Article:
Somalia Silver Elephant Coins are a striking reminder of and tribute to the mighty African Elephant. A member of the fascinating African wildlife series of coins, this bullion silver issue contains an impressive .999 purity level of silver. They were first produced for the African country Zambia. Starting in 2004, the country Somalia took over the issue and design and has been the coin's state sponsor ever since then.
Somalia Silver Elephant Coins are almost unique in the world of silver bullion as issues that change their designs every year. This helps to drive investors and collectors alike to the series which has become renowned for its high silver content and striking designs. The obverse of the coins always includes at least one elephant living in its native African habitat. The reverse has showcased the seal of the Republic of Somalia since 2004 when they took over the series from former sponsor Zambia.
The actual maker of the Somalia Silver Elephant Coin series is not a Somalian- or even African-based mint at all. Instead, the German Bavarian State Mint strikes them annually on behalf of Somalia. This mint is known as the oldest continuously operating firm in Munich. The Bavarian State Mint started striking coins way back in 1158 under the authority of Heinrich dem Löwen. This mint has earned a hard-won reputation for its exacting standards in producing not only collectible coins, but also medals, medallions, and seals.
The Somalia Silver Elephant Coin has a contentious history which proves to be as interesting as it is controversial. This originated in its first years under the auspices of African nation Zambia. In 2004, the Bavarian State Mint claims that Zambia authorized the transitioning of the coin series over to the Republic of Somalia. There are numerous analysts and experts who have expressed doubts over such a claim and its legal authority. Somalia's central bank and the government together have never accepted the Somalia Silver Elephant Coins as their own legal tender issues. Neither has their central bank in fact ever distributed such beautiful pieces or vouched for their supposed face value.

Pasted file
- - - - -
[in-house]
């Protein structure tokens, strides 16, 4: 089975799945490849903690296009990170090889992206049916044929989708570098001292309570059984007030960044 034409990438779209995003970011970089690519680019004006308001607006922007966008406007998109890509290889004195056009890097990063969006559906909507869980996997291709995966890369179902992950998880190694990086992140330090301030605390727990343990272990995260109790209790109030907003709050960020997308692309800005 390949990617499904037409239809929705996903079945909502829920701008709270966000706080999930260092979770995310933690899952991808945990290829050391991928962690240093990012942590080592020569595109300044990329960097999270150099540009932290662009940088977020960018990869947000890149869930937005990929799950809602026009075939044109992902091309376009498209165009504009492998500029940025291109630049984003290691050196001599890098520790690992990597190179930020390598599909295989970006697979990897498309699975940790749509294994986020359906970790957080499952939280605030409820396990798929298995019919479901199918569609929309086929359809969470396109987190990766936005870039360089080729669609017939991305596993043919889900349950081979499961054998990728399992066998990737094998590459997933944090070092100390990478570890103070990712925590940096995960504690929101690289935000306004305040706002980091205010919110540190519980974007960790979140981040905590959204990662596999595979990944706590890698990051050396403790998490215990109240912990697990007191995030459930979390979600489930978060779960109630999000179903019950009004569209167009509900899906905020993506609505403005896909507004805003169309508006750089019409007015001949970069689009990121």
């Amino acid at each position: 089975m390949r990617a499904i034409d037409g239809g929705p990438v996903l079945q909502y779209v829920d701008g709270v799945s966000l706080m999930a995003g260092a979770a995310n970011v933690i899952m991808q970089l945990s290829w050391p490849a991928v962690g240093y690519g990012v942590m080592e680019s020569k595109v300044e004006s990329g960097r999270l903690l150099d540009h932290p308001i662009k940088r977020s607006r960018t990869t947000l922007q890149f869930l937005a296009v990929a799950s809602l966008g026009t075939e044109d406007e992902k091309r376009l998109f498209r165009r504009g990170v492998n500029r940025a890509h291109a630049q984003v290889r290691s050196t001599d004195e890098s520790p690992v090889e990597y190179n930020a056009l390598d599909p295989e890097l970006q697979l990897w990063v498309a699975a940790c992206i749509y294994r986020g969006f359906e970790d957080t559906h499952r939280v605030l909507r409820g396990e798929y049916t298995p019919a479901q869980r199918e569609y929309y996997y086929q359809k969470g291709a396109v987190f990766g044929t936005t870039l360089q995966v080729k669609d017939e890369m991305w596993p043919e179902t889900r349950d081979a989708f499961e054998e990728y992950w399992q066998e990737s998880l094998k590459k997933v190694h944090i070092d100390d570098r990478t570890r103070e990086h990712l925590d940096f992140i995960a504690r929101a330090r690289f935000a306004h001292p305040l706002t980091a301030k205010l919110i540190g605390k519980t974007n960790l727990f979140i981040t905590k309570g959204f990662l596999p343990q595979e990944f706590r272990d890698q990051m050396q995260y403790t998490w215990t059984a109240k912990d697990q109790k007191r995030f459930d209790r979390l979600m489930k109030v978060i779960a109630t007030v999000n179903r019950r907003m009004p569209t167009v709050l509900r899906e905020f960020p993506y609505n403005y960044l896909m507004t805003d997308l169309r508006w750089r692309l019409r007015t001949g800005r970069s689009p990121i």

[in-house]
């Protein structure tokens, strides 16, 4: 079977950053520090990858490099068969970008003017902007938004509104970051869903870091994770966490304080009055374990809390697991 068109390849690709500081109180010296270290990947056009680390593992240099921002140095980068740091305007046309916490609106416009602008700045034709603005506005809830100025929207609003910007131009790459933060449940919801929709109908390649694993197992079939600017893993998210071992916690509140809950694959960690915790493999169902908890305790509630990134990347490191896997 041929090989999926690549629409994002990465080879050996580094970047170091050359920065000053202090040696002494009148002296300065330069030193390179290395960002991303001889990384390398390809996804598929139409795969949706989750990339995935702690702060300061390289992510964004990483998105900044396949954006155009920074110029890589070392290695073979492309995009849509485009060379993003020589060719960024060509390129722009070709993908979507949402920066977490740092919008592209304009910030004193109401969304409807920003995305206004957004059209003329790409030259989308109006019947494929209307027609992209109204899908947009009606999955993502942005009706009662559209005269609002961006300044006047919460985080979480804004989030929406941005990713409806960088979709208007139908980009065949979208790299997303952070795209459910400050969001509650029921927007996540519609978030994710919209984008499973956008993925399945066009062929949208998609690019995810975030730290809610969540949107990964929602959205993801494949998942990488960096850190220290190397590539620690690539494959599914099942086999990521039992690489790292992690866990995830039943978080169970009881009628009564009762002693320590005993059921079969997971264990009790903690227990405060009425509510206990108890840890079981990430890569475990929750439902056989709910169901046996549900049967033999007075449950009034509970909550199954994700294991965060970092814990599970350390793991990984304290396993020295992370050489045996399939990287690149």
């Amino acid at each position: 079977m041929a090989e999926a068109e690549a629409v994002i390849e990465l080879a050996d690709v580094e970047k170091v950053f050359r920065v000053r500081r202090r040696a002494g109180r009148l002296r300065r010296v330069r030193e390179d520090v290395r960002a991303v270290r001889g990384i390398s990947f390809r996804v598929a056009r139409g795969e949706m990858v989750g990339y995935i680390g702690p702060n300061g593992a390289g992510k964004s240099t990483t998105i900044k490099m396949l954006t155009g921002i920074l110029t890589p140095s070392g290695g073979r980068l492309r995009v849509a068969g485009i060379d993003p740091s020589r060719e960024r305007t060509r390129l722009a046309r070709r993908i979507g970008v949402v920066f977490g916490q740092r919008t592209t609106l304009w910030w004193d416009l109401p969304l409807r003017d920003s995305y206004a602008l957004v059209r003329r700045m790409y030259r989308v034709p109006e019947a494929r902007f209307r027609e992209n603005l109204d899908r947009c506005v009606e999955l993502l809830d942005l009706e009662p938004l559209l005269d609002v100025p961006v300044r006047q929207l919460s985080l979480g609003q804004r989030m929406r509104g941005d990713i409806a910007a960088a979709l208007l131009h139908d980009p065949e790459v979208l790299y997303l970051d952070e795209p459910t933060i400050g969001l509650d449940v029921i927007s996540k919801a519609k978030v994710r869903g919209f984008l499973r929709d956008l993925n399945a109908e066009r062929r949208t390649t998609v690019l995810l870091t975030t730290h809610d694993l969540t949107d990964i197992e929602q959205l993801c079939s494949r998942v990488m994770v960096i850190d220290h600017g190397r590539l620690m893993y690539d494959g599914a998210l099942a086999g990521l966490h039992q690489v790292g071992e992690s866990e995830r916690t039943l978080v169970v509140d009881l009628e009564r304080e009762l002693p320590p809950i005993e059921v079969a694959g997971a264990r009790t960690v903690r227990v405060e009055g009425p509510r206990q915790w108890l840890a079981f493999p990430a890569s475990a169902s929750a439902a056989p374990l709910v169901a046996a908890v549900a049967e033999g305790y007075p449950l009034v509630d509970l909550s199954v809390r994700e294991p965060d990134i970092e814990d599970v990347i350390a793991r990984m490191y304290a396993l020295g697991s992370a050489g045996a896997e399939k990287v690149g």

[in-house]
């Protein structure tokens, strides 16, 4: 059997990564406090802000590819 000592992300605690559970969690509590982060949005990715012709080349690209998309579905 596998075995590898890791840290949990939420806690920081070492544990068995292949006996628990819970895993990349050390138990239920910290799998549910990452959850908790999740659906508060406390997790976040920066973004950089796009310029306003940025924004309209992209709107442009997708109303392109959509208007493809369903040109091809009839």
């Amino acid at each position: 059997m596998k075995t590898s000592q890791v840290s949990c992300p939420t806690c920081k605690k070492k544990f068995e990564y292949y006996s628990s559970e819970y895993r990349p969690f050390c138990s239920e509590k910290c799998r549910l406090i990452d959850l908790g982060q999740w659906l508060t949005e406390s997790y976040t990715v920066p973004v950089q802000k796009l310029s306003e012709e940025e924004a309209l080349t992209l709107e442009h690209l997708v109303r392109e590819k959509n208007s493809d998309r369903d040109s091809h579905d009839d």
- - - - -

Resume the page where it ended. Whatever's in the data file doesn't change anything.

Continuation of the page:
The confusion stems from the civil wars and political turmoil that envelop this East African Horn nation more often than not. Though the nation has been staggering towards a parliamentary federal system, progress has been far from on a direct path. These factors combine to explain why the Bavarian State Mint can not obtain any official looking documentation to conclusively prove their claims that Somalia authorizes them to produce the coin on their behalf. Probably because of the ongoing controversy surrounding the coins, their value and demand from both collectors and investors is all the higher.